Triratna News

Padmasambhava celebrated at Stonehenge

On Sun, 22 April, 2012 - 19:28
lokabandhu's picture
April’s full moon saw the Buddhafield 2012 Yatra ending with a dawn celebration of Padmasambhava in the midst of the ancient stones of Stonehenge - after a week-long 70-mile walk along Britain’s Ridgeway track. Buddhafield have been running Yatras (a Sanskrit word simply meaning ‘walk’) for some years now and they have grown and grown - this one had some 35 people including the team of 6. They are a retreat, but a retreat with a difference, being held entirely out-of-doors and in the midst of the elements - and with a continuously changing backdrop. Everyone walking in silence and in single file, starting and ending in a circle with a bow plus morning and evening meditations and ceremonies.

They also have a strong mythic quality, and Lokabandhu, who led the 2012 Yatra, reports: “For me Yatras are very much part of bringing Buddhism to the West and to Britain in particular, though they do this on a very non-rational level. We were seeking to replicate in some sense what Padmasambhava did in Tibet, when he met the local gods and spirits and transformed them into Protectors of the Dharma. Twice - on Uffington’s Dragon Hill and at Stonehenge itself - with the aid of our 8-foot-long Tibetan horn we invoked the Celtic pantheon and introduced them to Padmasambhava; we were also seeking to capture for ourselves the reverence for the natural world found in the Pali Canon, and again and again as we went along we recited a specially-adapted version of the Ratana Sutta as a way of contacting the local spirits and expressing our wish to work in harmony with them.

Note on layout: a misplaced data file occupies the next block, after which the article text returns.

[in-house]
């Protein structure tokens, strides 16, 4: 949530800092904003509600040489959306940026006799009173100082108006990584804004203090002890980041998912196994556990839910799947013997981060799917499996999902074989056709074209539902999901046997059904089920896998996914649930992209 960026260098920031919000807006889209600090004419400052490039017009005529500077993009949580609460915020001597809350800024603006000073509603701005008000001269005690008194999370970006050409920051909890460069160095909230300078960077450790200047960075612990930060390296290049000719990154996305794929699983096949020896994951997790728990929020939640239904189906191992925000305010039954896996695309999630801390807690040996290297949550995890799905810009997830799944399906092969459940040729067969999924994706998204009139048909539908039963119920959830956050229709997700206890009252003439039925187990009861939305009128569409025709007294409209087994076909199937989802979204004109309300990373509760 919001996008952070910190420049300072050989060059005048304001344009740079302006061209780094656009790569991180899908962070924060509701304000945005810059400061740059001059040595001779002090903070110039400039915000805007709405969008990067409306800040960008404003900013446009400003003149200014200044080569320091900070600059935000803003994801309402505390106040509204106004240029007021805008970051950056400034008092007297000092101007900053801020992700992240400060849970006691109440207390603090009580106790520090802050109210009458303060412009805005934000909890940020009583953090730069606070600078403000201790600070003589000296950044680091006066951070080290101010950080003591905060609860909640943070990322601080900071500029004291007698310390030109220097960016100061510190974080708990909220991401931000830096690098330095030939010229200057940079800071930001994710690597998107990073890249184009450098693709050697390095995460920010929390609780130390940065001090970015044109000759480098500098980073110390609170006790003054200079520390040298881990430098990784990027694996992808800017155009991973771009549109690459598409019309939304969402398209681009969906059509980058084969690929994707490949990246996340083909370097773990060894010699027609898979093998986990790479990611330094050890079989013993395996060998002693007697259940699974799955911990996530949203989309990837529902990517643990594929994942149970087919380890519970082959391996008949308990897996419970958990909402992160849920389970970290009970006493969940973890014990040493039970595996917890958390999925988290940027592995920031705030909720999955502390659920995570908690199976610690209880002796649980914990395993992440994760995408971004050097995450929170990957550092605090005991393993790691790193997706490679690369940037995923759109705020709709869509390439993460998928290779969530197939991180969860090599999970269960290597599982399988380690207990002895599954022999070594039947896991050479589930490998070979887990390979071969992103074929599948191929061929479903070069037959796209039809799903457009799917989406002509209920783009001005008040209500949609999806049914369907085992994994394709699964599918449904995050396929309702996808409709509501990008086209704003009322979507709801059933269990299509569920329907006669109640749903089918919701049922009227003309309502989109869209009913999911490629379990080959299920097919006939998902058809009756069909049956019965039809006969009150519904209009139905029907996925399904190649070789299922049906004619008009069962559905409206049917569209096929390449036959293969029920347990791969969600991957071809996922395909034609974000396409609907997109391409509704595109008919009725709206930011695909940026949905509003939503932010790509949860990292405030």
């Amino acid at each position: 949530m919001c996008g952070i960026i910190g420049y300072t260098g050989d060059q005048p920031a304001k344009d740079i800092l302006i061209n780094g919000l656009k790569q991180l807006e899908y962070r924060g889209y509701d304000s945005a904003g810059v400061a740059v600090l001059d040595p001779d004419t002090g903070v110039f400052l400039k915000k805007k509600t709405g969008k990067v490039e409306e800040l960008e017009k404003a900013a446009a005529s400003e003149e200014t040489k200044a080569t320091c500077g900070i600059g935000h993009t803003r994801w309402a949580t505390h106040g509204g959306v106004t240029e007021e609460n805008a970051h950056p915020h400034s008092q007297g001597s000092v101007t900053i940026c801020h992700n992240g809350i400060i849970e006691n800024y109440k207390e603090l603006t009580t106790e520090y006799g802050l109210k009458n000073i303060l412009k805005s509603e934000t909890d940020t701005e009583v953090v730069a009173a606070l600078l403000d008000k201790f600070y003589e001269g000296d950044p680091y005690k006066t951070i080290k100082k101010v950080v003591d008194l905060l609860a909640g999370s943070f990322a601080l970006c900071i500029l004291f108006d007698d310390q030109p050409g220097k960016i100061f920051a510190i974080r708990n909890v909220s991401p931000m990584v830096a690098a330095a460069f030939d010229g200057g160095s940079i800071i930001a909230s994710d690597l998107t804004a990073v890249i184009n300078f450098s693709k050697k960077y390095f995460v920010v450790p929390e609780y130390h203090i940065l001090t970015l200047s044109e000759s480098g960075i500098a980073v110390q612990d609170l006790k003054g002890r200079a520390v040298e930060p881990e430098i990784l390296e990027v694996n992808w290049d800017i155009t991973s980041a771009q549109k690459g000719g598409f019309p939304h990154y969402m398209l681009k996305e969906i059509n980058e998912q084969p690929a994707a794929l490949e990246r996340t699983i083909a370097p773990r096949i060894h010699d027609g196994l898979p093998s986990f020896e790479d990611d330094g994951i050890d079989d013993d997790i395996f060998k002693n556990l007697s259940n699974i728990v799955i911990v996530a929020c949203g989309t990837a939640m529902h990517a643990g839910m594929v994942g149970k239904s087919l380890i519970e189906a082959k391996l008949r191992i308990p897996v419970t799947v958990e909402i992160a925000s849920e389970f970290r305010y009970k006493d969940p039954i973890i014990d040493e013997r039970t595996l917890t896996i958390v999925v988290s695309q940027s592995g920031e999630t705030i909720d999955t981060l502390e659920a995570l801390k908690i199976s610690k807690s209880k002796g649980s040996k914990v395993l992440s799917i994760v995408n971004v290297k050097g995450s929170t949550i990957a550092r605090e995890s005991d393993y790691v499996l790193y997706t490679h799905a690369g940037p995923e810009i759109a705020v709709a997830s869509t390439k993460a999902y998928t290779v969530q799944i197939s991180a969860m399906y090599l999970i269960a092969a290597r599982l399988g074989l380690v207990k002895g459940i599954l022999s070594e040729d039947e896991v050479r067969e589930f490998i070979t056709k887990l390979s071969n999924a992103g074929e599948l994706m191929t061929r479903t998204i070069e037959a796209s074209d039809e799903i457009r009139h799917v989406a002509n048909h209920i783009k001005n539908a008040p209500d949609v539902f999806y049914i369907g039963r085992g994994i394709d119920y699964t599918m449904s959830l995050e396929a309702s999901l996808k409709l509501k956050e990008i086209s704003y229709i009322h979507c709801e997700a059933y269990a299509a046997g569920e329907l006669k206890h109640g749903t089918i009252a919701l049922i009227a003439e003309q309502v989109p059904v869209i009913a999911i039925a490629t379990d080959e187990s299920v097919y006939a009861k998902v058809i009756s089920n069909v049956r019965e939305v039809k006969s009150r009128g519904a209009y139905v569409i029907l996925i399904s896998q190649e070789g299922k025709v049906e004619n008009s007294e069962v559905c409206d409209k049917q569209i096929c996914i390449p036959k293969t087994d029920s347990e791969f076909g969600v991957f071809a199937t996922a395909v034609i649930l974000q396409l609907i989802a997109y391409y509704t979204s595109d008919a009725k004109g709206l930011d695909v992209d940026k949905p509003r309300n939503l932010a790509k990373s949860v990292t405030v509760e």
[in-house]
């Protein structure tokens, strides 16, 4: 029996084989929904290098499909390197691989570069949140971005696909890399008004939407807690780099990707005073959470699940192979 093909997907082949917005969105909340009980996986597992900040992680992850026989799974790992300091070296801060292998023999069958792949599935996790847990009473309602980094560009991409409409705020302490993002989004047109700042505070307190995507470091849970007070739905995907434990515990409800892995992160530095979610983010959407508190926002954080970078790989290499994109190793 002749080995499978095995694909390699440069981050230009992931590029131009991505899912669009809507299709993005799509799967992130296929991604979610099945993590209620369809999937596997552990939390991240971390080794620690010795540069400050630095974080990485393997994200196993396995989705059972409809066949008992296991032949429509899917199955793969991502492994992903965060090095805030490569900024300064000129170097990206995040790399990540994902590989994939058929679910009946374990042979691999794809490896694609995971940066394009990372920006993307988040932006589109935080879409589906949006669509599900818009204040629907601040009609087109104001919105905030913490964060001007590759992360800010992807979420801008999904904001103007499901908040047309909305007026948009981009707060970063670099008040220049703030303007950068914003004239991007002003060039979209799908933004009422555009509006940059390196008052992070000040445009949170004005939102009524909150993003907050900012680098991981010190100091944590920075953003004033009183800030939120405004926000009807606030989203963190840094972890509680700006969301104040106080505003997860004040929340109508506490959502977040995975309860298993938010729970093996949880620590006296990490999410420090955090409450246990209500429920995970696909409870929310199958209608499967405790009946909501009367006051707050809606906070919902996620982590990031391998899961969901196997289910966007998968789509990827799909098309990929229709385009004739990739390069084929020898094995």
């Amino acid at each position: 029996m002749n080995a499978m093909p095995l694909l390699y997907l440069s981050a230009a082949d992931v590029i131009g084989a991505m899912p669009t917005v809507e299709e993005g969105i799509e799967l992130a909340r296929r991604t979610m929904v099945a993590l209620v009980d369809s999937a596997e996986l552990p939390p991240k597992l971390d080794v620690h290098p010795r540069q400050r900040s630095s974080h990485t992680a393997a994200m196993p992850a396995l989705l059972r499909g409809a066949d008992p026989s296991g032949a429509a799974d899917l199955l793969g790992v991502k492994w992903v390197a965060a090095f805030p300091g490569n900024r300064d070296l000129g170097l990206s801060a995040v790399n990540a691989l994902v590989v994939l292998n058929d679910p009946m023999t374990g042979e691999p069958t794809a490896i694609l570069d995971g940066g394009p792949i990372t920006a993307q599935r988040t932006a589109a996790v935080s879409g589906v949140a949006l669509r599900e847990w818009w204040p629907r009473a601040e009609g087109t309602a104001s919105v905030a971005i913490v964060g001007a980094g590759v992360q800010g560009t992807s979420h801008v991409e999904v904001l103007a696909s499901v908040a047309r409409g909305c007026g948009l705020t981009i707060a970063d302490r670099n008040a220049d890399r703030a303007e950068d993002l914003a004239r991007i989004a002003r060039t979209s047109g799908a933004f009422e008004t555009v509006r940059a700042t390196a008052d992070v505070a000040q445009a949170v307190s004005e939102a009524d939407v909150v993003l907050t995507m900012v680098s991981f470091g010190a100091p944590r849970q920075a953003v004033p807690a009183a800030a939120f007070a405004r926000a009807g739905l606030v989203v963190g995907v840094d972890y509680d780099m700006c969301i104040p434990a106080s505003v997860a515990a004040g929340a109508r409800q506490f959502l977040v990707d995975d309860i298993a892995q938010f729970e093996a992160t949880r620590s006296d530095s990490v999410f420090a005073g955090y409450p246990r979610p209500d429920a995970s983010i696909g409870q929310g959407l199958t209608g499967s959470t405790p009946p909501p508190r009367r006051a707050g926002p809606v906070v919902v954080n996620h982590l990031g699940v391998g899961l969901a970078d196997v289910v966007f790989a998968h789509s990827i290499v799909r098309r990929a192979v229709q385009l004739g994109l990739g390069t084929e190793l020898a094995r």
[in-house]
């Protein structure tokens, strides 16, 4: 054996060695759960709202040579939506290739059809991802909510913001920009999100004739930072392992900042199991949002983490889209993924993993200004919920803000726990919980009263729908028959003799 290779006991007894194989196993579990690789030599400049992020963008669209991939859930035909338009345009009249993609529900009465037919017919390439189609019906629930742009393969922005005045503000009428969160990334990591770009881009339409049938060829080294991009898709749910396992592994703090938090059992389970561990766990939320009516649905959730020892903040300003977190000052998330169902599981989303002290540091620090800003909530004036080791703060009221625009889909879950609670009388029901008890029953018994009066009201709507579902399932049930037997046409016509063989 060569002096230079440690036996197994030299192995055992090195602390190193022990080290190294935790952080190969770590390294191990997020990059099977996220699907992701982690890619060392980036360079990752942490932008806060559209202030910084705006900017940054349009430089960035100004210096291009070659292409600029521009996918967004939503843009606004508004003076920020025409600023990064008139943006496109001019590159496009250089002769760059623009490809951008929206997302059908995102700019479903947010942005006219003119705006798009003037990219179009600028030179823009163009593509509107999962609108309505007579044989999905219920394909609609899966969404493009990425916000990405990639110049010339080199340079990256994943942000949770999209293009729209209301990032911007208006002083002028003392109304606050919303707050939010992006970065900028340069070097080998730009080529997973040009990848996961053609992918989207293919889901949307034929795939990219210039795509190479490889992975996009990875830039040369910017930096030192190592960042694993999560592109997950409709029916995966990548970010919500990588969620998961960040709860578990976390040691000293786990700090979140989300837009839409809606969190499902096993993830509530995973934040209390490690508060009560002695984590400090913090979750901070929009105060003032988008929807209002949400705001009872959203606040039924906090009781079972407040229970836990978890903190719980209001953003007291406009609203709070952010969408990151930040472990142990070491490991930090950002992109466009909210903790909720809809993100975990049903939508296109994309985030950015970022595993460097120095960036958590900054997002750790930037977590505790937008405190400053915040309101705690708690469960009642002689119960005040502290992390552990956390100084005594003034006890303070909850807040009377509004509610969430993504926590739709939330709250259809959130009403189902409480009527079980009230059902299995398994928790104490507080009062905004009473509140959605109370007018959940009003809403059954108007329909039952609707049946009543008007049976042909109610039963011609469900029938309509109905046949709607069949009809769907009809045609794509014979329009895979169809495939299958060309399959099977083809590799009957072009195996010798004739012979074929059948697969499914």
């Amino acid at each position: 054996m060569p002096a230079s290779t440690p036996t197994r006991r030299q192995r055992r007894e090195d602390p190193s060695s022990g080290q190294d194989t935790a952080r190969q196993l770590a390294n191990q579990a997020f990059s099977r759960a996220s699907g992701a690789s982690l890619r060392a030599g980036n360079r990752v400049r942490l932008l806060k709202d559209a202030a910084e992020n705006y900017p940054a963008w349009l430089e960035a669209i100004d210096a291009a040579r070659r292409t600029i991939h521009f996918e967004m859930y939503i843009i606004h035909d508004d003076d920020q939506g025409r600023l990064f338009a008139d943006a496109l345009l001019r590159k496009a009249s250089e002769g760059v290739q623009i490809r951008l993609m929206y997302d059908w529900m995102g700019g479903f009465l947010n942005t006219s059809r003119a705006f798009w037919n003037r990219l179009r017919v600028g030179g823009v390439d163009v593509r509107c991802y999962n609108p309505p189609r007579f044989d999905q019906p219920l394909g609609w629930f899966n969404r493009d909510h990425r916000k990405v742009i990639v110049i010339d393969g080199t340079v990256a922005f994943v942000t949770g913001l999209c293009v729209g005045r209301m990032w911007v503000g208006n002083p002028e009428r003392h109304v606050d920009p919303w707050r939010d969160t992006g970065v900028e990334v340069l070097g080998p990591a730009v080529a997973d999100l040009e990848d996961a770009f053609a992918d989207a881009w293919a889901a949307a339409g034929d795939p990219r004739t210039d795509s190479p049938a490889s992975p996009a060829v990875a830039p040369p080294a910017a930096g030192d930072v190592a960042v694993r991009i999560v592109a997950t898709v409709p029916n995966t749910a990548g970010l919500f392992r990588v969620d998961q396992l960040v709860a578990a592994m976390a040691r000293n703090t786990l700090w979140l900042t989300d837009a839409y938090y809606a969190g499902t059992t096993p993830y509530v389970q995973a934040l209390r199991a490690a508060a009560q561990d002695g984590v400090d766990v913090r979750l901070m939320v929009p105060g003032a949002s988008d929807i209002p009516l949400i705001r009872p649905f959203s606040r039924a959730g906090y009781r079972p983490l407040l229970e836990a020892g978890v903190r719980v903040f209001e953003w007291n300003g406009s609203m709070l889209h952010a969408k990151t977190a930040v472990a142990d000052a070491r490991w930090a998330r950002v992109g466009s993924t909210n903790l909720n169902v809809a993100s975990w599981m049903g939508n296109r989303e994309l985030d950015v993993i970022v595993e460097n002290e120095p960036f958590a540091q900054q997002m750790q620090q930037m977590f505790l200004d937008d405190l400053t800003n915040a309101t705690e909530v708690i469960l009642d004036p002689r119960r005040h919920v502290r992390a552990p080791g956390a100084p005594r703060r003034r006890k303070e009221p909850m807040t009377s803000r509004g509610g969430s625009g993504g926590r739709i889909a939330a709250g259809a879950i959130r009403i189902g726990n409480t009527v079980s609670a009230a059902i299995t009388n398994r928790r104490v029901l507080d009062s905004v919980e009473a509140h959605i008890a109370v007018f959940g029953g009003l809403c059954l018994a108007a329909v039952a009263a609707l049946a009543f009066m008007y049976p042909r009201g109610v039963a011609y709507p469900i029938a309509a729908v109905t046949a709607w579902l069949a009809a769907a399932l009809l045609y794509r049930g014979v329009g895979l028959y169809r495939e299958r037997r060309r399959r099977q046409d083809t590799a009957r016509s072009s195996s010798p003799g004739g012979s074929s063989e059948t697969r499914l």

“This was our best Yatra yet, and also our largest. It was a wonderful group, with a wide range of experience of both Buddhism and the outdoors - but marvellously harmonious and ‘up for it’, though I think it challenged everyone in one way or another! We had a succession of amazing campsites, but ancient barrows, hillforts, and stones, including Avebury and of course Stonehenge itself. Our last morning saw us rising at 4.30am to walk the final couple of miles where we’d arranged an hour’s access to the stone circle itself at sunrise. Of course we didn’t know until the last minute what the weather would be, but it was a perfect clear dawn, freezing cold of course - we felt blessed!

“There’s photos of the Yatra on Triratna’s Flickr page, and also a series of ‘audioboos’ - short on-the-spot audio reports I made as we went along. Enjoy! With metta, Lokabandhu”.
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